Over 5 million cats, dogs, and rabbits are now obese because pet owners are overfeeding them with "dangerous" sugary and fatty foods, veterinary charity PDSA has warned.
Obesity, it said, can lead to pets developing potentially life-threatening conditions such as heart disease, cancer, and diabetes, as well as debilitating conditions including arthritis.
Scraps from human dinners can be unsuitable to pets and even dangerous, with cake, chocolate, biscuits, crisps, chips, takeaway food, and alcohol all potentially leading to a "drastically" shorter life expectancy, the charity said.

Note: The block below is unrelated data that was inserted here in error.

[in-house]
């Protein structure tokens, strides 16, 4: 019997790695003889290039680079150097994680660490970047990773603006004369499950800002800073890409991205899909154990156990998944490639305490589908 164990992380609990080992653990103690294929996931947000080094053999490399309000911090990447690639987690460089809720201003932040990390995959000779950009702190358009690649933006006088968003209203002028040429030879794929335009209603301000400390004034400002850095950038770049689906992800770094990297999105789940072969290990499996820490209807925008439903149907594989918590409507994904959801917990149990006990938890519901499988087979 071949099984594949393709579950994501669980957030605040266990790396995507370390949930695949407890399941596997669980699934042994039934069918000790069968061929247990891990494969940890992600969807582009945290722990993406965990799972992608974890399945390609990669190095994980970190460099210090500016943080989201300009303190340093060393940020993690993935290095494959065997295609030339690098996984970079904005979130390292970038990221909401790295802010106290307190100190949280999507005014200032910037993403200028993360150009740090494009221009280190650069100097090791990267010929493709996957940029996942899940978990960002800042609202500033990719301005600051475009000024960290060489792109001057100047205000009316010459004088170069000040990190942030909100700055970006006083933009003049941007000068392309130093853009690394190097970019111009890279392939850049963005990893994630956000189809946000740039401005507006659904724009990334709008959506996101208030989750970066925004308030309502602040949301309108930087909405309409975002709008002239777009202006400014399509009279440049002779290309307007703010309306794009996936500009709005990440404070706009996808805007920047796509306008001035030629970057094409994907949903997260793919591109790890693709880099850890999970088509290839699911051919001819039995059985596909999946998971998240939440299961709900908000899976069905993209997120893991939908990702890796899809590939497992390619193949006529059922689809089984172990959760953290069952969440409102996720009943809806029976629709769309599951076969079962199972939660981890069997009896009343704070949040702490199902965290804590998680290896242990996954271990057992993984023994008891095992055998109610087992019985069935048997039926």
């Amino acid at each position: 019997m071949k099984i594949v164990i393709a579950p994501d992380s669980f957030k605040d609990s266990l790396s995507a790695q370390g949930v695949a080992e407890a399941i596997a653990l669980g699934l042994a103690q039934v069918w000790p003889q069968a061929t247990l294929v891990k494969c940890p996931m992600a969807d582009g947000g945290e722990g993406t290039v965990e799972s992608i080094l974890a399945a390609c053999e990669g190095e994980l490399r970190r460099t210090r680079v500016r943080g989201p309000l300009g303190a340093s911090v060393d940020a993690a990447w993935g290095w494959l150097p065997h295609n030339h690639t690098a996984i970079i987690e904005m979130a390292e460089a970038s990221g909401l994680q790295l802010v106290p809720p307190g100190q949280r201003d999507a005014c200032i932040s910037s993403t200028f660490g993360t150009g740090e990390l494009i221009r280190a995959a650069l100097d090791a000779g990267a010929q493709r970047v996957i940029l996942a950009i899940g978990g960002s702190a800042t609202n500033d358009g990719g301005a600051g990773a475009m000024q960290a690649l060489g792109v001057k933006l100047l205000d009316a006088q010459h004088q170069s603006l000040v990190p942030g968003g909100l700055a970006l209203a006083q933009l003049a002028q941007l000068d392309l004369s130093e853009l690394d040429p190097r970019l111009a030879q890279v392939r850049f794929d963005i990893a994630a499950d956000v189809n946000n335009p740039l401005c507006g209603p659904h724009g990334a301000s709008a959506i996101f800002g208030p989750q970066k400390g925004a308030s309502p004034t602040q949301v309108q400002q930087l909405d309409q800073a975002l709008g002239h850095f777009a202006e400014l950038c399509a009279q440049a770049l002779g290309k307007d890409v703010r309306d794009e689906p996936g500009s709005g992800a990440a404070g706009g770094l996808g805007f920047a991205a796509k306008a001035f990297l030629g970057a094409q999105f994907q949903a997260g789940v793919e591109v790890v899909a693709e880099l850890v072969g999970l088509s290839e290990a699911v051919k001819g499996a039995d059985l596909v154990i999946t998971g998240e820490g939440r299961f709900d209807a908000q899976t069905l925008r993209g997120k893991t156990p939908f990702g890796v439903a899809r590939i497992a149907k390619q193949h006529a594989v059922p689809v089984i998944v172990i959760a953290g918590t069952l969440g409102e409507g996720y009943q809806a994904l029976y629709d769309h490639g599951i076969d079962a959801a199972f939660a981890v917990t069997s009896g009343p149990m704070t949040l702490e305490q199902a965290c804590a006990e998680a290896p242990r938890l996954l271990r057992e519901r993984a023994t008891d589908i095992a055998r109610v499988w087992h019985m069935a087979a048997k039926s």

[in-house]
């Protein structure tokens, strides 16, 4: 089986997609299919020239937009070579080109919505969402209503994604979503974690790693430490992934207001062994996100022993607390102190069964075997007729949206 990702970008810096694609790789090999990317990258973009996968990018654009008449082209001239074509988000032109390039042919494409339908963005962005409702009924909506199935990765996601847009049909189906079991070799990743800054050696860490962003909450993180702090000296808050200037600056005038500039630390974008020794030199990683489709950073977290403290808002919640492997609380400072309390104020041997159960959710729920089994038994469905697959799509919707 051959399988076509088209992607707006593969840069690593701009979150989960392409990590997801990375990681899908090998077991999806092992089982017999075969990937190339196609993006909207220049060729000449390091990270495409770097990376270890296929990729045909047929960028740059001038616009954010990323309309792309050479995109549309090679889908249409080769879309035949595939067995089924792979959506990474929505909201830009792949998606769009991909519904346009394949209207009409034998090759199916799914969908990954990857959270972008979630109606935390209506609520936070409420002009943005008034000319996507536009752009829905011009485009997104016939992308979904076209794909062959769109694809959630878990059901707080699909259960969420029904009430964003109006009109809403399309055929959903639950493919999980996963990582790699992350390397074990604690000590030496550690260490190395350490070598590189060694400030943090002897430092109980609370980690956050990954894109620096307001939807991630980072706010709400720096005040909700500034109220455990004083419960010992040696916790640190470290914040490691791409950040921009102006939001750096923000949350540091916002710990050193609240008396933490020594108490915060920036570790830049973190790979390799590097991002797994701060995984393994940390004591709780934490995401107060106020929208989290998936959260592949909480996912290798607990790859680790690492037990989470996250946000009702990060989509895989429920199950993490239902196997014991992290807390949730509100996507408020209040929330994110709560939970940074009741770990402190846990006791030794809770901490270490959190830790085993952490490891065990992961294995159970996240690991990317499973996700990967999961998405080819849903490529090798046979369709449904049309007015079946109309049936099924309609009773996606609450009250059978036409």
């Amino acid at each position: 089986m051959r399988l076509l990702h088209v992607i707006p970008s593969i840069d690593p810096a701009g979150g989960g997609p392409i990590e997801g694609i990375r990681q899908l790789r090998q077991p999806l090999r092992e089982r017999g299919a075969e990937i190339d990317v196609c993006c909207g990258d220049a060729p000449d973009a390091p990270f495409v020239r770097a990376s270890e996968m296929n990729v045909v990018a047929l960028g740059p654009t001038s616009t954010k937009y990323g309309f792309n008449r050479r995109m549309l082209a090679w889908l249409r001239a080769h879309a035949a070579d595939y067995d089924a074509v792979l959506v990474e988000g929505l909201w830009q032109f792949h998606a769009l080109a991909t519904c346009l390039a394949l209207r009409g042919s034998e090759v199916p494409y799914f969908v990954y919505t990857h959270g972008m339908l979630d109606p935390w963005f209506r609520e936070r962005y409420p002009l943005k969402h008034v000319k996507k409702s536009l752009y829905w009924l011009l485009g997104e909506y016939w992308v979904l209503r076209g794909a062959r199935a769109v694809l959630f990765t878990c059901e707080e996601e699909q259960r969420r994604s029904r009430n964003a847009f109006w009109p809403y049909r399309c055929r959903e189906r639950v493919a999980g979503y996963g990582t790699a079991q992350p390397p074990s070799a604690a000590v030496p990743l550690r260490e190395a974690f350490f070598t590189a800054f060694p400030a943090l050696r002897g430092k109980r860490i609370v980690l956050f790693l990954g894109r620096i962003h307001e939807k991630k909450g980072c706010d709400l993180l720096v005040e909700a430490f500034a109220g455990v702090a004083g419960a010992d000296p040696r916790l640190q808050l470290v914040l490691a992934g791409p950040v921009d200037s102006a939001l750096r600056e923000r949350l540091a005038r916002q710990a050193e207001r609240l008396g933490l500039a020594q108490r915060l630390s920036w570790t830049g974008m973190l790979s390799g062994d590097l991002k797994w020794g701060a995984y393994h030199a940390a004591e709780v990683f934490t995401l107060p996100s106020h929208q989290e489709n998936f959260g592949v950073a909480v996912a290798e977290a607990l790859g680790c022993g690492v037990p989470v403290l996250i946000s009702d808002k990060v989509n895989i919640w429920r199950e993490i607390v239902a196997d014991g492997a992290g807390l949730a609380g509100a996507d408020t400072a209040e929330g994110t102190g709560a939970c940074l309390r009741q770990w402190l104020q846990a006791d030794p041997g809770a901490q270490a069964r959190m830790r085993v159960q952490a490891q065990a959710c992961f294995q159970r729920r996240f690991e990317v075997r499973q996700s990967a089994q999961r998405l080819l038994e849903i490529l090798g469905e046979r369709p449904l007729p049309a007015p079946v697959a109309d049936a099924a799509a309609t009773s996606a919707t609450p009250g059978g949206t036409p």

Data shows that 3.3 million dogs, 2 million cats, and 168,000 rabbits are given daily treats, which can contribute to them being overweight – even though 60% of pet owners agree overweight pets are less happy.
Human biscuits, crisps, and chips were the most popular unhealthy treats fed to pets, and up to 186,000 are estimated to have been fed alcohol, PDSA said.
"Pet obesity can be tackled through diet and exercise," said vet Vicki Larkham-Jones, who runs a pet weight-loss programme for the charity.
"As well as being high in calories, food like takeaways, cake, cheese, chips, and crisps are high in fat and sugars which are bad for our pets' waistlines and teeth.
"Some owners even admitted to giving chocolate and even alcohol, both of which are poisonous to pets and can be fatal."